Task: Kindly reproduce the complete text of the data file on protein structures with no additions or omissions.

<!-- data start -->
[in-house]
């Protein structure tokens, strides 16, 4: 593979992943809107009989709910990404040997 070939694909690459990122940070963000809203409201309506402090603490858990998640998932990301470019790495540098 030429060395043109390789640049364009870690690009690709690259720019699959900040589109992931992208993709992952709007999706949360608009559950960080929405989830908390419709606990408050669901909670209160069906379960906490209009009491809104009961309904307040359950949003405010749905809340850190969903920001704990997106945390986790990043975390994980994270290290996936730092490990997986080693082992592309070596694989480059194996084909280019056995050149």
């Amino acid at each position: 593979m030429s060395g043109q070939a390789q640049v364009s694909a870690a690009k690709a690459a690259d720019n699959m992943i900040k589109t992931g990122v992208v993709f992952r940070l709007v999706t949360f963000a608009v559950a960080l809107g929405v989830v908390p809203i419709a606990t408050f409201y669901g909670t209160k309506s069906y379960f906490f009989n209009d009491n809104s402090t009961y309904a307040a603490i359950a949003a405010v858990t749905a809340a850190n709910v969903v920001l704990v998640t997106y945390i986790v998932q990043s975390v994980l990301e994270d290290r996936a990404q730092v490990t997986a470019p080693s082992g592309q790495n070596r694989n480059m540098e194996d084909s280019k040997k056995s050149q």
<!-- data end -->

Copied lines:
[in-house]
């Protein structure tokens, strides 16, 4: 593979992943809107009989709910990404040997 070939694909690459990122940070963000809203409201309506402090603490858990998640998932990301470019790495540098 030429060395043109390789640049364009870690690009690709690259720019699959900040589109992931992208993709992952709007999706949360608009559950960080929405989830908390419709606990408050669901909670209160069906379960906490209009009491809104009961309904307040359950949003405010749905809340850190969903920001704990997106945390986790990043975390994980994270290290996936730092490990997986080693082992592309070596694989480059194996084909280019056995050149």
């Amino acid at each position: 593979m030429s060395g043109q070939a390789q640049v364009s694909a870690a690009k690709a690459a690259d720019n699959m992943i900040k589109t992931g990122v992208v993709f992952r940070l709007v999706t949360f963000a608009v559950a960080l809107g929405v989830v908390p809203i419709a606990t408050f409201y669901g909670t209160k309506s069906y379960f906490f009989n209009d009491n809104s402090t009961y309904a307040a603490i359950a949003a405010v858990t749905a809340a850190n709910v969903v920001l704990v998640t997106y945390i986790v998932q990043s975390v994980l990301e994270d290290r996936a990404q730092v490990t997986a470019p080693s082992g592309q790495n070596r694989n480059m540098e194996d084909s280019k040997k056995s050149q």